A Garbage Can Model Of Indie Bookselling

The big news in the literary world (especially, the NYC-centric version of it) these past few days seems to be that St. Marks Bookshop is having trouble with its rent and a petition (using MoveOn’s recently released SignOn tool!) has been started that asks its landlord, Cooper Union, to significantly lower the rent. This is the argument being made in the petition:

The St. Mark’s Bookshop has a long tradition in the Lower East Side and serves an admirable and increasingly rare function. St. Mark’s is struggling to pay the market rent that Cooper Union is charging them at 31 3rd Ave. A significant rent concession by Cooper Union could save this irreplaceable neighborhood institution.

Macy Halford of The New Yorker’s Book Bench asks if the fight to save indie book stores is one worth waging. Sam Riley at The Rumpus replies without argument that “yes,” it is a noble fight. I generally agree with the idea that independent bookstores are a net good for society and that they are worth working to preserve. But like The Awl’s Choire Sicha, I think the lower the rent petition is the wrong way to go about saving St. Marks in particular and indie bookstores in general.

The problem is with the ask of the petition. Not only is unilaterally requesting a lowering in the rent an unrealistic solution, as Sicha suggests, but it doesn’t do anything to change the structural problems facing St. Marks and similar stores. But what can be done? Sicha suggests St. Marks consider becoming a non-profit or getting the help of some pro bono experts to see if they have any reasonable legal options regarding their lease. Those are possibilities.

Two thoughts come to my mind, which I admit are not quite visionary and perhaps not even realistic. If so, I can accept that my own criticism of the petition can be thrown back at me. As we all know, it’s usually easier to spot problems than to create solutions (if the two concepts are even connected in the garbage can, that is).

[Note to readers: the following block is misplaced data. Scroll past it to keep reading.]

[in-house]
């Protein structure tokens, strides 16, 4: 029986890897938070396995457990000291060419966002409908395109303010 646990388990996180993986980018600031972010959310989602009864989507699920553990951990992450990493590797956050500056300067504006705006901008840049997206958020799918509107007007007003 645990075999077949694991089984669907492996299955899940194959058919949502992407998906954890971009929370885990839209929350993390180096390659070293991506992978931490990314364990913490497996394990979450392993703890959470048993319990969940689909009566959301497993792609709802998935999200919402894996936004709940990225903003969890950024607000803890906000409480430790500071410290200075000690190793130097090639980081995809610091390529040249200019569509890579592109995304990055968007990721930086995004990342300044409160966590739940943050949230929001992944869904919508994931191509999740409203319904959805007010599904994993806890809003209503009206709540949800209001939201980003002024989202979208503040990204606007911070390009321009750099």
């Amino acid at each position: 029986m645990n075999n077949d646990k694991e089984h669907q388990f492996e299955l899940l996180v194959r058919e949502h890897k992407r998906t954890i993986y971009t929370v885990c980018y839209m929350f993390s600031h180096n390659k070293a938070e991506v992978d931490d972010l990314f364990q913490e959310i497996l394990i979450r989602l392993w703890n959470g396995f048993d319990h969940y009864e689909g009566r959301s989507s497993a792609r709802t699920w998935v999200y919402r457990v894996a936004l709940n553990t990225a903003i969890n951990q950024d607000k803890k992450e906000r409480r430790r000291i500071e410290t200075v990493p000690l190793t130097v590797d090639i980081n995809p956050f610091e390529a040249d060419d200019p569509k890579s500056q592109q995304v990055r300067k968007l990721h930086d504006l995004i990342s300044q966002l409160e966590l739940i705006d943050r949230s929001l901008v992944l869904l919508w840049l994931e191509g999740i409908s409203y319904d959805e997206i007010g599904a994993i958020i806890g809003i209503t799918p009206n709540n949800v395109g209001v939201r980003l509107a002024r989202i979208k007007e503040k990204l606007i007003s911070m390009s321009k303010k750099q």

1) St. Marks co-owner Terry McCoy suggested to Publishers Weekly that recent economic conditions had caused the rent problem. “Sales have declined and the rent is becoming burdensome,” McCoy told PW. “We had a dreadful August. Hurricane Irene kind of put a cap on it.” If it is just a recent financial problem and not a result of larger structural issues, perhaps it would be more effective to simply fundraise for the store to help them with their burden. The rent is said to be $20,000 a month. As of my writing this, nearly 18,000 people have signed the petition. If each one of them pledged to donate $1 a month, St. Marks would easily be able to cover its expenses.

2) For bloggers and other social media discussers, if they’d like to support St. Marks, perhaps they could link to St. Marks’ online store when discussing or suggesting books instead of competitors like Amazon. Of course, this raises the question of whether St. Marks should be helped over other independent bookstores. But disregarding that larger issue, concerted effort to send more actual customers to St. Marks could only help it deal with its financial issues.

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